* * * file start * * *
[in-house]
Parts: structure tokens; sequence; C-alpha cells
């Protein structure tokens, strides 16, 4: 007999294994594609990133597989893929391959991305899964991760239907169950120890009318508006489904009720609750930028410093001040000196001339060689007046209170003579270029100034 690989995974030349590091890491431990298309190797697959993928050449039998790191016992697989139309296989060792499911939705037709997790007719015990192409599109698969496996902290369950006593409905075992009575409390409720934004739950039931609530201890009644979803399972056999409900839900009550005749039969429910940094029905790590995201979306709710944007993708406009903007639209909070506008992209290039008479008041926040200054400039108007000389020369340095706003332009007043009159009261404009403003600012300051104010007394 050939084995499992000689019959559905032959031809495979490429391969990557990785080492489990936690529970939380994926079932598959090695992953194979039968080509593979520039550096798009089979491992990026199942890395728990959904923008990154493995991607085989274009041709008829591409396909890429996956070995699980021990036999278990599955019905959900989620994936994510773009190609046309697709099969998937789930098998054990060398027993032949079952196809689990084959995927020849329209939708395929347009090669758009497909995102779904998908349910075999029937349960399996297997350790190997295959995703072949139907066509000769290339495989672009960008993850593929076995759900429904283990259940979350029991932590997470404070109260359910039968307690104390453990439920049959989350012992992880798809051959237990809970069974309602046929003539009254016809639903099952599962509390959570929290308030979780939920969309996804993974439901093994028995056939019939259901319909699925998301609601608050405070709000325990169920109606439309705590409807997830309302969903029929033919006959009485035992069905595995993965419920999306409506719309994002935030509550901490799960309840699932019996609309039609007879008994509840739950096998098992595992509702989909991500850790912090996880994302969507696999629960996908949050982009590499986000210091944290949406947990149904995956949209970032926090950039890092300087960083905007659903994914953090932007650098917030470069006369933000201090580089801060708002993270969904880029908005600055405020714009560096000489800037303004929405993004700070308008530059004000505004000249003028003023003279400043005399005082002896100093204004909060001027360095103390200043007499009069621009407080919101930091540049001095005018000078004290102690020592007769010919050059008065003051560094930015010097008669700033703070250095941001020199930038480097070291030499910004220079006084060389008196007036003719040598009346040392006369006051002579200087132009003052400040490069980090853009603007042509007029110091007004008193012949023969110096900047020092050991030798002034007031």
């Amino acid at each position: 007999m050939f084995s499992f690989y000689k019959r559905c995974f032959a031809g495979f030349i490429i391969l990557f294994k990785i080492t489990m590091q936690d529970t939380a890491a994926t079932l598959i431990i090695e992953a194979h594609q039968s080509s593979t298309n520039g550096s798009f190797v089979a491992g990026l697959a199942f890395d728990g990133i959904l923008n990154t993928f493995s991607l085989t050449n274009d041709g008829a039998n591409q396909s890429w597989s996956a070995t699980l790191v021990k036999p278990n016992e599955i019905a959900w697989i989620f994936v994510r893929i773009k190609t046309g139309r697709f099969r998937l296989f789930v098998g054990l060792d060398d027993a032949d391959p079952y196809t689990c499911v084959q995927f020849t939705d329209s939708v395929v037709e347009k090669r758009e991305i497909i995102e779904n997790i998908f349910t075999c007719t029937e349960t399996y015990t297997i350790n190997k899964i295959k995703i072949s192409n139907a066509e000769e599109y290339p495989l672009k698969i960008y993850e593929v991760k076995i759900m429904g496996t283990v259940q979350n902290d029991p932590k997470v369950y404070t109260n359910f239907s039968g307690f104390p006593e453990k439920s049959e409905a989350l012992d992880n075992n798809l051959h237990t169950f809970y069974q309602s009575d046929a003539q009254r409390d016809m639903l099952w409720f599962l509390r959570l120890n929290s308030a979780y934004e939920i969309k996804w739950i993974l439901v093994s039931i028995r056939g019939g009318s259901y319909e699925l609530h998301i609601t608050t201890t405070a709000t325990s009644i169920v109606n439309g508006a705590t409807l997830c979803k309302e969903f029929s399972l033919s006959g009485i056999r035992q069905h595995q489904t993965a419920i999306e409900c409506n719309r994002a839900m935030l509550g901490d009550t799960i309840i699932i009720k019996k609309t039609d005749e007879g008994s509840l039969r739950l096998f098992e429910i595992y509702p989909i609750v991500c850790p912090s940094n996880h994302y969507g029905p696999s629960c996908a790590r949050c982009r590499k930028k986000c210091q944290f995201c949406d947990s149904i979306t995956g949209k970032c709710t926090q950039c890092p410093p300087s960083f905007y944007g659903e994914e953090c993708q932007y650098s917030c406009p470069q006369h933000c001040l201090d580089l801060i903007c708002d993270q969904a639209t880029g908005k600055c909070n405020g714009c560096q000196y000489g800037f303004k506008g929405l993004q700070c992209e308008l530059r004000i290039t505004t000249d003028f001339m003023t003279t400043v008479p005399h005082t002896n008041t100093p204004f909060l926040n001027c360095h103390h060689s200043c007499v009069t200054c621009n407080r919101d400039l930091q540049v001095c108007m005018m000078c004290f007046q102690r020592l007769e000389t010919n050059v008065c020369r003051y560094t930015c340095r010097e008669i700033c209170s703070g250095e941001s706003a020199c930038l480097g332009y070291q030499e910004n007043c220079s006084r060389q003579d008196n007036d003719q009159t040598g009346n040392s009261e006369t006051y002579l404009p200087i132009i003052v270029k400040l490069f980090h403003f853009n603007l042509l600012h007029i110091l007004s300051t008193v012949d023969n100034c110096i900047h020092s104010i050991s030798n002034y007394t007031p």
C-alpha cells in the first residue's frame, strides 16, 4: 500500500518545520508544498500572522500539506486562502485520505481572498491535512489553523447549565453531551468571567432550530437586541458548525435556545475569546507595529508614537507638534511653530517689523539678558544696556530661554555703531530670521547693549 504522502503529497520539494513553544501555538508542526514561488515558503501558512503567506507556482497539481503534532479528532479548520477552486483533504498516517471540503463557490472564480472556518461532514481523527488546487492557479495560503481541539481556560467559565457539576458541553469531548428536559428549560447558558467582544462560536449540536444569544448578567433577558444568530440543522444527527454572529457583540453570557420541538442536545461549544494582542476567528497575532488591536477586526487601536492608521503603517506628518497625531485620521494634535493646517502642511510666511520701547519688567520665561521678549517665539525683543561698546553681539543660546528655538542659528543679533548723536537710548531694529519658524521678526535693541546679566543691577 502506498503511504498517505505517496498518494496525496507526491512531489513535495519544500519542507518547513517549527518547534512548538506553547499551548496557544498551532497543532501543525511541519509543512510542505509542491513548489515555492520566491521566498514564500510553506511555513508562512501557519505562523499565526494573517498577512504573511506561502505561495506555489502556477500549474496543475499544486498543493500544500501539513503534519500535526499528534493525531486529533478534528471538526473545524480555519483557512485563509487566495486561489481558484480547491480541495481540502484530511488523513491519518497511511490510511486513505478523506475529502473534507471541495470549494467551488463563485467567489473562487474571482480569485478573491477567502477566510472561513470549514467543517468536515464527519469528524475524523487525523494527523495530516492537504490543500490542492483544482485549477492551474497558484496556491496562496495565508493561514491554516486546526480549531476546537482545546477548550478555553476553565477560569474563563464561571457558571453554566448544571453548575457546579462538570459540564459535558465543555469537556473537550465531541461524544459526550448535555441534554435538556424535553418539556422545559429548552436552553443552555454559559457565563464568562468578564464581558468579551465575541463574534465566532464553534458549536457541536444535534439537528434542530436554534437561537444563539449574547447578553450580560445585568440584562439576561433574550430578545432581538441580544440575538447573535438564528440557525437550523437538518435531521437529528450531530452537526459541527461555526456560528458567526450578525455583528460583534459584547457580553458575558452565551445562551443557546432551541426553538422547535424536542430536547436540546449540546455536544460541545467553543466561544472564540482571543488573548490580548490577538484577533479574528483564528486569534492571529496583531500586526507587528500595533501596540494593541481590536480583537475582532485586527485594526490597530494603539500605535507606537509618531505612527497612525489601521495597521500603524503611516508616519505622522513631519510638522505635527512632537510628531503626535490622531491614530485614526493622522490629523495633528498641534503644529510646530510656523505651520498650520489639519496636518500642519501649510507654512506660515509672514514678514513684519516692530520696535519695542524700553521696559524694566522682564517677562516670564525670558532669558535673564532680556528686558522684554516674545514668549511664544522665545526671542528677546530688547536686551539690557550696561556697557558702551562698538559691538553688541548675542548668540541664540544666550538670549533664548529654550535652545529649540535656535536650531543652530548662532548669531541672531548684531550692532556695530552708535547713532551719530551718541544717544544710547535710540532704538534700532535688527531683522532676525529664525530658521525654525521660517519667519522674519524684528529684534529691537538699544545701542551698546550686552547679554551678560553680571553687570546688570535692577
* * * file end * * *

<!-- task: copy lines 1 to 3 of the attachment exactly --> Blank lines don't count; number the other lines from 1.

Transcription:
[in-house]
Parts: structure tokens; sequence; C-alpha cells
């Protein structure tokens, strides 16, 4: 007999294994594609990133597989893929391959991305899964991760239907169950120890009318508006489904009720609750930028410093001040000196001339060689007046209170003579270029100034 690989995974030349590091890491431990298309190797697959993928050449039998790191016992697989139309296989060792499911939705037709997790007719015990192409599109698969496996902290369950006593409905075992009575409390409720934004739950039931609530201890009644979803399972056999409900839900009550005749039969429910940094029905790590995201979306709710944007993708406009903007639209909070506008992209290039008479008041926040200054400039108007000389020369340095706003332009007043009159009261404009403003600012300051104010007394 050939084995499992000689019959559905032959031809495979490429391969990557990785080492489990936690529970939380994926079932598959090695992953194979039968080509593979520039550096798009089979491992990026199942890395728990959904923008990154493995991607085989274009041709008829591409396909890429996956070995699980021990036999278990599955019905959900989620994936994510773009190609046309697709099969998937789930098998054990060398027993032949079952196809689990084959995927020849329209939708395929347009090669758009497909995102779904998908349910075999029937349960399996297997350790190997295959995703072949139907066509000769290339495989672009960008993850593929076995759900429904283990259940979350029991932590997470404070109260359910039968307690104390453990439920049959989350012992992880798809051959237990809970069974309602046929003539009254016809639903099952599962509390959570929290308030979780939920969309996804993974439901093994028995056939019939259901319909699925998301609601608050405070709000325990169920109606439309705590409807997830309302969903029929033919006959009485035992069905595995993965419920999306409506719309994002935030509550901490799960309840699932019996609309039609007879008994509840739950096998098992595992509702989909991500850790912090996880994302969507696999629960996908949050982009590499986000210091944290949406947990149904995956949209970032926090950039890092300087960083905007659903994914953090932007650098917030470069006369933000201090580089801060708002993270969904880029908005600055405020714009560096000489800037303004929405993004700070308008530059004000505004000249003028003023003279400043005399005082002896100093204004909060001027360095103390200043007499009069621009407080919101930091540049001095005018000078004290102690020592007769010919050059008065003051560094930015010097008669700033703070250095941001020199930038480097070291030499910004220079006084060389008196007036003719040598009346040392006369006051002579200087132009003052400040490069980090853009603007042509007029110091007004008193012949023969110096900047020092050991030798002034007031």